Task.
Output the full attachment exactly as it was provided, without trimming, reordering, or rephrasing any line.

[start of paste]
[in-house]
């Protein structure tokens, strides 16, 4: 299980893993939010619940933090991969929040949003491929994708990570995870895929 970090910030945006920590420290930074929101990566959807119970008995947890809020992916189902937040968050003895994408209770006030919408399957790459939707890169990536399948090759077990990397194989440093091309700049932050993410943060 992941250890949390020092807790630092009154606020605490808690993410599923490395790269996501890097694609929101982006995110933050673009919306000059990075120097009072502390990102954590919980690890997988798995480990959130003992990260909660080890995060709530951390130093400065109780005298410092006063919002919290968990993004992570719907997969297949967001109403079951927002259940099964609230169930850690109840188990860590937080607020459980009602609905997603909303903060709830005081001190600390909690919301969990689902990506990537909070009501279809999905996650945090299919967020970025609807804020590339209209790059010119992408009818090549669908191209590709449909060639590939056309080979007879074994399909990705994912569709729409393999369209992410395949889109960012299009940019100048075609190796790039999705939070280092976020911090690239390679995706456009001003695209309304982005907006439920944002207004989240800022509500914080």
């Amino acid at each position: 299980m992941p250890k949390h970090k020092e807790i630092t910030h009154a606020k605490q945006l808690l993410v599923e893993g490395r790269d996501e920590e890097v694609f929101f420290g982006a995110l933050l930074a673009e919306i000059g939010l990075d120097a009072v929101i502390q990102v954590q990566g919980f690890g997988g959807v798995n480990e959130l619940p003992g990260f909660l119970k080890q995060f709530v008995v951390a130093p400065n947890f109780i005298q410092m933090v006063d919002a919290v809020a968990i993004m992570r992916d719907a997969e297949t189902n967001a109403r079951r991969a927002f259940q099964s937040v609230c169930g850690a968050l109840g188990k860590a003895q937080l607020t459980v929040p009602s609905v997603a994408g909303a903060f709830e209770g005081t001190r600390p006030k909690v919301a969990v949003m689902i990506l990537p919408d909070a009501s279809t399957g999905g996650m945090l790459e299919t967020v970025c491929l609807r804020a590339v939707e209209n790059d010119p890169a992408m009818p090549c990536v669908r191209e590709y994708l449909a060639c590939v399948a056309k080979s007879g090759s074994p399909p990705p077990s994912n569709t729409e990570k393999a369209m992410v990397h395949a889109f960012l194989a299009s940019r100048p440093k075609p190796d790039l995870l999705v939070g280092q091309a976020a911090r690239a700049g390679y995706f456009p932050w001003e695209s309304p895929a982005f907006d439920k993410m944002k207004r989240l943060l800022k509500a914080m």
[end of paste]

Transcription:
[in-house]
């Protein structure tokens, strides 16, 4: 299980893993939010619940933090991969929040949003491929994708990570995870895929 970090910030945006920590420290930074929101990566959807119970008995947890809020992916189902937040968050003895994408209770006030919408399957790459939707890169990536399948090759077990990397194989440093091309700049932050993410943060 992941250890949390020092807790630092009154606020605490808690993410599923490395790269996501890097694609929101982006995110933050673009919306000059990075120097009072502390990102954590919980690890997988798995480990959130003992990260909660080890995060709530951390130093400065109780005298410092006063919002919290968990993004992570719907997969297949967001109403079951927002259940099964609230169930850690109840188990860590937080607020459980009602609905997603909303903060709830005081001190600390909690919301969990689902990506990537909070009501279809999905996650945090299919967020970025609807804020590339209209790059010119992408009818090549669908191209590709449909060639590939056309080979007879074994399909990705994912569709729409393999369209992410395949889109960012299009940019100048075609190796790039999705939070280092976020911090690239390679995706456009001003695209309304982005907006439920944002207004989240800022509500914080």
């Amino acid at each position: 299980m992941p250890k949390h970090k020092e807790i630092t910030h009154a606020k605490q945006l808690l993410v599923e893993g490395r790269d996501e920590e890097v694609f929101f420290g982006a995110l933050l930074a673009e919306i000059g939010l990075d120097a009072v929101i502390q990102v954590q990566g919980f690890g997988g959807v798995n480990e959130l619940p003992g990260f909660l119970k080890q995060f709530v008995v951390a130093p400065n947890f109780i005298q410092m933090v006063d919002a919290v809020a968990i993004m992570r992916d719907a997969e297949t189902n967001a109403r079951r991969a927002f259940q099964s937040v609230c169930g850690a968050l109840g188990k860590a003895q937080l607020t459980v929040p009602s609905v997603a994408g909303a903060f709830e209770g005081t001190r600390p006030k909690v919301a969990v949003m689902i990506l990537p919408d909070a009501s279809t399957g999905g996650m945090l790459e299919t967020v970025c491929l609807r804020a590339v939707e209209n790059d010119p890169a992408m009818p090549c990536v669908r191209e590709y994708l449909a060639c590939v399948a056309k080979s007879g090759s074994p399909p990705p077990s994912n569709t729409e990570k393999a369209m992410v990397h395949a889109f960012l194989a299009s940019r100048p440093k075609p190796d790039l995870l999705v939070g280092q091309a976020a911090r690239a700049g390679y995706f456009p932050w001003e695209s309304p895929a982005f907006d439920k993410m944002k207004r989240l943060l800022k509500a914080m």